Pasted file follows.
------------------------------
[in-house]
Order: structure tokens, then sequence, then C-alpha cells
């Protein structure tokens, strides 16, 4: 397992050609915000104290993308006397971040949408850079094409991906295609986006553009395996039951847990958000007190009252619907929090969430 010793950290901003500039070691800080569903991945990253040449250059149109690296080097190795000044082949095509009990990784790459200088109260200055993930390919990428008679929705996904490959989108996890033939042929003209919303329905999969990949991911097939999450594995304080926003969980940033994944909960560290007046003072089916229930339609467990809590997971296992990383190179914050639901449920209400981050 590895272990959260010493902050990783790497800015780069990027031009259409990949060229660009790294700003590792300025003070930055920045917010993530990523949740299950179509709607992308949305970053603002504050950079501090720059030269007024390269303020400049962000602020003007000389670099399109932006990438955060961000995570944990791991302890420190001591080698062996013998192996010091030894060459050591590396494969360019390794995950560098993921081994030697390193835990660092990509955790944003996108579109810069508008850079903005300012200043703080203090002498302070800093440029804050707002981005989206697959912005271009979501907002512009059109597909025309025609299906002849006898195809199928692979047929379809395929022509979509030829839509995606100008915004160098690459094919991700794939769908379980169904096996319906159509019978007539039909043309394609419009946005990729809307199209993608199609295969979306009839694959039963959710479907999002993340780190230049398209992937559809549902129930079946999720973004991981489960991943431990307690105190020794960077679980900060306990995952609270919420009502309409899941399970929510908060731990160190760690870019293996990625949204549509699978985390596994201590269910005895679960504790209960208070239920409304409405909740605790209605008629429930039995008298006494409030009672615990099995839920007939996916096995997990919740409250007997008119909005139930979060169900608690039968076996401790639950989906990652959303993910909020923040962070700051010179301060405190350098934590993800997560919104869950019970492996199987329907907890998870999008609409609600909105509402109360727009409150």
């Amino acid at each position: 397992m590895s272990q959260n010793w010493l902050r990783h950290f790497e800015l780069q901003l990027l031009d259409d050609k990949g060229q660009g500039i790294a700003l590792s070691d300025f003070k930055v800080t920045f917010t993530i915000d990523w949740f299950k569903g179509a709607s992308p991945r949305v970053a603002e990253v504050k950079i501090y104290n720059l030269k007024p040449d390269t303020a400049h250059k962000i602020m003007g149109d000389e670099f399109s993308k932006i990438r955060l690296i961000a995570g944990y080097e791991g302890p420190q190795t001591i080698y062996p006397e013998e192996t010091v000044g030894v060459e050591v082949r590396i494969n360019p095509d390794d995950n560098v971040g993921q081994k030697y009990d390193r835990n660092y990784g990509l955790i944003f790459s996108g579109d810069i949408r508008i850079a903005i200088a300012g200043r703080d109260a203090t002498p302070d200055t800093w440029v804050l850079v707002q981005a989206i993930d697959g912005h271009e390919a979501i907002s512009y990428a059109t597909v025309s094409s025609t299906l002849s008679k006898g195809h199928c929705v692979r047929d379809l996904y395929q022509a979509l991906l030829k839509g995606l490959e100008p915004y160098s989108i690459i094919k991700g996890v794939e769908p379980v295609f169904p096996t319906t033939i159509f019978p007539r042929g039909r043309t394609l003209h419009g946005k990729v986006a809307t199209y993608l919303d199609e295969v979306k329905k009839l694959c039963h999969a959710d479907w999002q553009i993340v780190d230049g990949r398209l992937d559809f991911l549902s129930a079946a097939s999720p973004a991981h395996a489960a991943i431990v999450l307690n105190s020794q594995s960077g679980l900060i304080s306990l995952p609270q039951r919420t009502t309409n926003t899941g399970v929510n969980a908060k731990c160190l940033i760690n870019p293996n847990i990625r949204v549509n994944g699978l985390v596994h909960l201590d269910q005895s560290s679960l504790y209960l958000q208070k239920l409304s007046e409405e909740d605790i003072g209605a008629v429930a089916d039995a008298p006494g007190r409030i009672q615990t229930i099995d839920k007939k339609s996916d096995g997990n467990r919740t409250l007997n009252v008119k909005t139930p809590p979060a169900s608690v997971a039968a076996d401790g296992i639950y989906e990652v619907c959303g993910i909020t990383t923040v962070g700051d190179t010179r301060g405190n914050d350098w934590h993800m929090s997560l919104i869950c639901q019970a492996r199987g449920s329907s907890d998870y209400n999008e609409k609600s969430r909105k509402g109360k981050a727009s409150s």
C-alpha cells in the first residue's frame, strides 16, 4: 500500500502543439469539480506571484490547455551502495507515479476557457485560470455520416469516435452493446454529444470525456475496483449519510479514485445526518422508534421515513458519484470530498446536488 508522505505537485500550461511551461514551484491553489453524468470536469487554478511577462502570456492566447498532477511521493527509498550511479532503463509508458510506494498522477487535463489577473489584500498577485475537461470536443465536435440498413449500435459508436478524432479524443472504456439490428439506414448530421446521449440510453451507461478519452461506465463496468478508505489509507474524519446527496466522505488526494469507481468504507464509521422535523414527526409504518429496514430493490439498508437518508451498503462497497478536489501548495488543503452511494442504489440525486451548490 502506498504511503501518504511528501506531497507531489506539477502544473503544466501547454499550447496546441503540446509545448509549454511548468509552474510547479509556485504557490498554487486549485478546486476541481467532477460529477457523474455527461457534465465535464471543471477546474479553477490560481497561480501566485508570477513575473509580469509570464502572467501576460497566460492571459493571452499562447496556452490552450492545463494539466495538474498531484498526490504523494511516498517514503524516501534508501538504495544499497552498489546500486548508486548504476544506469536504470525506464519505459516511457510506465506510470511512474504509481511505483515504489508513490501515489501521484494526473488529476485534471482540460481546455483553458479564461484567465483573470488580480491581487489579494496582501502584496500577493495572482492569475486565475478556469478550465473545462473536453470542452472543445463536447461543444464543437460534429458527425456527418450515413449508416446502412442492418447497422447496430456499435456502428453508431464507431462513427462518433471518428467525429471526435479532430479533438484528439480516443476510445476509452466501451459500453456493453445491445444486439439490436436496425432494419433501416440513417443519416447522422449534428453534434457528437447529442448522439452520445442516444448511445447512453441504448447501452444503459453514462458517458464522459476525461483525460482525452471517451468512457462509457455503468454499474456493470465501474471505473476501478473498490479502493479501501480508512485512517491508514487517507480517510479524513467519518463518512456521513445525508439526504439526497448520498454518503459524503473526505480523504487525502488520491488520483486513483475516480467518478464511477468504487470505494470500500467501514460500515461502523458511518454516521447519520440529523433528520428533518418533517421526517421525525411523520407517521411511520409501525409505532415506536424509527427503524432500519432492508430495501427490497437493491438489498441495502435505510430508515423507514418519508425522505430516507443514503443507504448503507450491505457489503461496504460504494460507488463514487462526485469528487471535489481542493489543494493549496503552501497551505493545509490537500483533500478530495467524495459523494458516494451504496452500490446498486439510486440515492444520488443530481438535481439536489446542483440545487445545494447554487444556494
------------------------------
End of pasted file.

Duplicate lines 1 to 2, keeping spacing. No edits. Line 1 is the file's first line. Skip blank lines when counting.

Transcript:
[in-house]
Order: structure tokens, then sequence, then C-alpha cells